Also see Tim's review of Hairspray
Playwright Marie Jones made her reputation with Stones In His Pockets, which was a delightful diversion on Broadway in 2001. That play was a lighthearted comedy with some somber, tragic elements. Her latest work, Rock Doves, is quite the reversea tragedy with a few humorous moments. Director Mimi Kenney Smith's production for the Amaryllis Theatre Company is very effective in portraying the claustrophobic terror of modern Northern Ireland, and the performances are excellent. Yet the play doesn't quite live up to the virtuosic potential that Jones' earlier success seemed to promise.
Rock Doves is set in present-day Belfast, but it's a Belfast where the familiar stories of the Irish "Troubles" have taken an unexpected turn. As director Smith explains in a program note, the Good Friday Peace Agreement of 1998 forced Catholic and Protestant paramilitary groups to disarm, but the leaders of those groups have been reluctant to give up power. Instead of fighting against their "former" enemies, these armies have now turned to controlling drugs, prostitution and other sordid activities within their own communities. As the play opens, we are introduced to an anxious teenager who claims to be a commander in one of the Protestant organizationsbut if he really is who he claims to be, why is he hiding out in a decrepit flat? The apartment belongs to Knacker, an elderly gent who has been worn down by hard times and cheap booze. Knacker refers to his bottle of whiskey as his "wife" and rants about the "Ironside" reruns he watches on TV; the fact that the TV doesn't actually work doesn't seem to bother him. "You're lucky you're a mad bastardthat's your only protection, being bonkers," says Bella, an ex-prostitute who watches out for him. Bella brings along Lillian, a transvestite who makes his/her living impersonating Tina Turner in Unionist nightclubs.
But what's Lillian's connection to the rest of this odd foursome? It takes a while to figure that out. In fact, you might be plenty confused when the 90-minute play reaches its intermissionand not just because of the "t'ick" Irish brogues. In act two, the gaps in Jones' story are filled innot just Lillian's connection to Bella, but also the real reason the boy is in hiding. The plot twists, however, are frustratingly mechanical, and there's a coincidence involving the boy's family that's too convenient to be believable. The ending is too bleak, and not just because of the violent setting; the characters long to escape to London or Liverpool, but they either never make it there or find themselves pulled back to Belfast. Knacker identifies with the restless pigeons (or "rock doves," as they're also known) that flock outside his window, but Bella doesn't; "You belong where you decide you want to belong," she says. If that's true, it's hard to find much sympathy for this quartet.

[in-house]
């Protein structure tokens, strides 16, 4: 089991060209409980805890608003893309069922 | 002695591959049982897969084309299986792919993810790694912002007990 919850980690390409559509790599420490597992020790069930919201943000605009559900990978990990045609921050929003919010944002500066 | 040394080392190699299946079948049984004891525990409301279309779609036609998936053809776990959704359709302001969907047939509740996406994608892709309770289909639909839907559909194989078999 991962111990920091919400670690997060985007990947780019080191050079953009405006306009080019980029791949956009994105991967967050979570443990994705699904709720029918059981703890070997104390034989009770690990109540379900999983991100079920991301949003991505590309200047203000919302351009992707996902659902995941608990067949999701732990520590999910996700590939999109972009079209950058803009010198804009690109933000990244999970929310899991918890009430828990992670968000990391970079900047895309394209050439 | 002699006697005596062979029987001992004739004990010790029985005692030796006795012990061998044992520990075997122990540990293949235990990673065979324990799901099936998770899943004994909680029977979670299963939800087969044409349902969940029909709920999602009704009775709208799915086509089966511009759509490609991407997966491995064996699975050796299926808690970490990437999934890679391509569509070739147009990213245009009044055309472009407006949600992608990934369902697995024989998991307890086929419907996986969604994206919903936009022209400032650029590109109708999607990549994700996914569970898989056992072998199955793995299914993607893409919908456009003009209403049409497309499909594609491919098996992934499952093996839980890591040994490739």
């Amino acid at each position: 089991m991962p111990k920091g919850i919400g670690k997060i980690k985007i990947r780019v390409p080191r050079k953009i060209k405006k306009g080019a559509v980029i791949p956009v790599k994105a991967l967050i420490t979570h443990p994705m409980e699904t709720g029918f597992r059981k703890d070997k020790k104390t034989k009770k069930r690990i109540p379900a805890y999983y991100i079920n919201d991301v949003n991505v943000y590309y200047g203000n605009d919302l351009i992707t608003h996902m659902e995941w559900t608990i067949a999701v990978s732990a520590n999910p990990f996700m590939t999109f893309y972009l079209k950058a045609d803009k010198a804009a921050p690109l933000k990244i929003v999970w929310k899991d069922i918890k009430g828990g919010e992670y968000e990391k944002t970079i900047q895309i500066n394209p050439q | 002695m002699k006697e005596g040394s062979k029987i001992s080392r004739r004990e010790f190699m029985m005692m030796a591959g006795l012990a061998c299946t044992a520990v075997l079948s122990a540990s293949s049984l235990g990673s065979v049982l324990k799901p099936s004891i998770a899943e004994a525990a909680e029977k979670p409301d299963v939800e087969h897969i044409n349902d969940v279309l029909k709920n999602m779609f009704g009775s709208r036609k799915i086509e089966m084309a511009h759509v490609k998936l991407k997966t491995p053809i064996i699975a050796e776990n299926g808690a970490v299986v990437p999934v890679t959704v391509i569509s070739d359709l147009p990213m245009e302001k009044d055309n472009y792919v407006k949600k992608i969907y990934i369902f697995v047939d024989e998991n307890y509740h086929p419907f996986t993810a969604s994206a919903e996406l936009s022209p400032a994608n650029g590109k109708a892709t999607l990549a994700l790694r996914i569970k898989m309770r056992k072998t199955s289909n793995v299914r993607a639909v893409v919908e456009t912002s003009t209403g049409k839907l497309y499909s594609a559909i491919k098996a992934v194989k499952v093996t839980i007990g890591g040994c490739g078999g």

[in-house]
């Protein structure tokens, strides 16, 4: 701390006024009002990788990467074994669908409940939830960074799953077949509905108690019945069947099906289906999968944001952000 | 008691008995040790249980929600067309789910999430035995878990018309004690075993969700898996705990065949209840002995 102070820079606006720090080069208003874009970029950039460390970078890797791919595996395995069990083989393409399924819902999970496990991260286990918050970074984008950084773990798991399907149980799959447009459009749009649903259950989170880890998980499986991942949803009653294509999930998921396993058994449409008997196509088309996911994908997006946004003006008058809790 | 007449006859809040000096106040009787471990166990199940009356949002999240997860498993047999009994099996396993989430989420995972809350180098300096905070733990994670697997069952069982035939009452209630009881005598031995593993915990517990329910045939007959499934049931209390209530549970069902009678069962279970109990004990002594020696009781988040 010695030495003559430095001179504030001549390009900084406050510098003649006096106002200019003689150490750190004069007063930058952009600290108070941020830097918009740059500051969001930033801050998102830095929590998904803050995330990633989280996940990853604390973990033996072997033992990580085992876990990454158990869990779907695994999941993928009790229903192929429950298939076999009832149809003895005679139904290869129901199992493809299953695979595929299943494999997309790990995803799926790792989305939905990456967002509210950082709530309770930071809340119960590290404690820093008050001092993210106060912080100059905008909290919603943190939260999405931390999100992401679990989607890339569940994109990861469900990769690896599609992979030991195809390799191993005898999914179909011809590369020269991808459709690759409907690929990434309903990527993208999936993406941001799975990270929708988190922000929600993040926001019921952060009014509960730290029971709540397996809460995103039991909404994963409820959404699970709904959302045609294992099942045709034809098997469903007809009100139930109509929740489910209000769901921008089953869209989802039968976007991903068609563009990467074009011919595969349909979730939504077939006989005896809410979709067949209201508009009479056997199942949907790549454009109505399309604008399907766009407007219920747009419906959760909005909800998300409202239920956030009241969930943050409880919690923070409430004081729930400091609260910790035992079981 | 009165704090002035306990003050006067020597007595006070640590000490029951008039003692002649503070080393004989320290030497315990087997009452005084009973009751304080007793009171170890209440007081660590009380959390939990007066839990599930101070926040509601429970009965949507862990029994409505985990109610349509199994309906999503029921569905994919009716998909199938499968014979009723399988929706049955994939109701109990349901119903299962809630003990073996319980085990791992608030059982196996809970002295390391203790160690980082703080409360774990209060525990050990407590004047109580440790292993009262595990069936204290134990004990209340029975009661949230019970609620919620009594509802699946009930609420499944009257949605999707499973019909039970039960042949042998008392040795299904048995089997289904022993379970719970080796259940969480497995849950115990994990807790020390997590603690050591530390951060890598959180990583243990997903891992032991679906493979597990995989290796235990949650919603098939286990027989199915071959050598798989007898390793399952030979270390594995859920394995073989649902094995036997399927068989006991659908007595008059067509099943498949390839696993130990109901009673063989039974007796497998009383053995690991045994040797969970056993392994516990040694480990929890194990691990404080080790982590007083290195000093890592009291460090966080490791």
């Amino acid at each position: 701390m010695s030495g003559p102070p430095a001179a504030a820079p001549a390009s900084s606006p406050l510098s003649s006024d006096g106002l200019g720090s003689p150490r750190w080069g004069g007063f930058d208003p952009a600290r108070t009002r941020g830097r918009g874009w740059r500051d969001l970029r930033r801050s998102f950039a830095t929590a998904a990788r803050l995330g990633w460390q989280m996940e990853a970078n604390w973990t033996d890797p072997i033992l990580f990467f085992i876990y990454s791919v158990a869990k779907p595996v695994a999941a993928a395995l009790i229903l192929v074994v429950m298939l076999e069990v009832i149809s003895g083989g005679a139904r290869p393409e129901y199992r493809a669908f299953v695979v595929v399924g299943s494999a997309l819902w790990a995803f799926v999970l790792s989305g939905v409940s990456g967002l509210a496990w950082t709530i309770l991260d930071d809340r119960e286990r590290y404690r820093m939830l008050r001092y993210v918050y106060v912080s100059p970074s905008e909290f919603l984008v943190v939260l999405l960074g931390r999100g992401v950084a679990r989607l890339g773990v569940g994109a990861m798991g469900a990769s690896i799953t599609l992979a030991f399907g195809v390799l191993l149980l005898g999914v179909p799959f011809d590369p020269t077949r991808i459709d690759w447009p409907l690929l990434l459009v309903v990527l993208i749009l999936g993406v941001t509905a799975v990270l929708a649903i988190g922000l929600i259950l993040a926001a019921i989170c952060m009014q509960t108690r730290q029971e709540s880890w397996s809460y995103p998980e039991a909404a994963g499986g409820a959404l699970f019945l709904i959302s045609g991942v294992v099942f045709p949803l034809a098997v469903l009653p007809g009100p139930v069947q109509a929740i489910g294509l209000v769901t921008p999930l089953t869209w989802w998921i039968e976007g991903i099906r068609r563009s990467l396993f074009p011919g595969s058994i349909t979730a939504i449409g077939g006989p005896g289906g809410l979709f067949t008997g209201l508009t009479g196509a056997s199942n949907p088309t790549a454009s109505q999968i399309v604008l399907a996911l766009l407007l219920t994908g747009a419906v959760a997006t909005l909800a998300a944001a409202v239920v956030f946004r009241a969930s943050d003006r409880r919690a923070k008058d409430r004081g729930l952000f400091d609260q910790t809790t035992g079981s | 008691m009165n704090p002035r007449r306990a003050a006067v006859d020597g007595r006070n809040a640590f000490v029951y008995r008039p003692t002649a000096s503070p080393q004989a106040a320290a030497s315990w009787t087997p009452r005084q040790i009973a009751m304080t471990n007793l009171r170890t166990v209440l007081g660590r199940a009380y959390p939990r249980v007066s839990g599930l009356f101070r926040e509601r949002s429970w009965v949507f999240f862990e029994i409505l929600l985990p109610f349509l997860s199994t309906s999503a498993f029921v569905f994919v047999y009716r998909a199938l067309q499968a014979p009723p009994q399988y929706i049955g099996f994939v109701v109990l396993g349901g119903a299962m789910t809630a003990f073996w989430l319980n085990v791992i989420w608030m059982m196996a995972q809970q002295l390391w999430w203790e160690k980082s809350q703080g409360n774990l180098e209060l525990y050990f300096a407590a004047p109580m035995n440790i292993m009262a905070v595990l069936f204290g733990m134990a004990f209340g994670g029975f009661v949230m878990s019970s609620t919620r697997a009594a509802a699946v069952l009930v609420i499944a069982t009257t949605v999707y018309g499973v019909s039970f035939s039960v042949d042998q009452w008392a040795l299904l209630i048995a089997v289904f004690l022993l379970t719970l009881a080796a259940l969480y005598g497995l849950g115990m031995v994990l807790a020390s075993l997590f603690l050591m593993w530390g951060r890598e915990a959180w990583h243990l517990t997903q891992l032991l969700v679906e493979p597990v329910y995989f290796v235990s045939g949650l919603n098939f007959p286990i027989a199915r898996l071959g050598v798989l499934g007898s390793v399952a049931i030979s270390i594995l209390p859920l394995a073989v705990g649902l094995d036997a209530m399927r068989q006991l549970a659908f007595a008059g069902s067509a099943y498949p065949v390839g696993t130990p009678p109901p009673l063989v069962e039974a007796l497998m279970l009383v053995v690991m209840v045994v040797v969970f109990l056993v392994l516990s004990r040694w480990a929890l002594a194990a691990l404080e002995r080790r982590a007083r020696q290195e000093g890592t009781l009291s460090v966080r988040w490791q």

Still, there are plenty of pleasures to be found in Rock Doves, chiefly in Jones' colorful dialogue and the sincere performances that capture the wistful hearts of the characters. Michael Toner is the standout as Knacker, taking a stock character (the talkative Irish drunk) and giving him unexpected depth. Christopher Imbrosciano gets his moments to shine as the boy, particularly in an impressive act two monologue. Susan Giddings gives nice layers of sympathy to Bella, and Christopher Bohan makes Lillian surprisingly tough. And Dirk Durossette's realistically dilapidated set design is one of the show's delights.
Rock Doves veers between powerful flashes of insight and mundane moments that could come from a crime drama set anywhere in the world. It's fascinating, but it rarely reaches the moments of transcendent beauty that Marie Jones has shown herself capable of.
Rock Doves runs through December 7, 2008 at The Playground at the Adrienne, 2030 Sansom Street, Philadelphia. Ticket prices are $20 (with discounts available for seniors and students) and are available by calling 215-564-2431 or online at www.amaryllistheatre.org.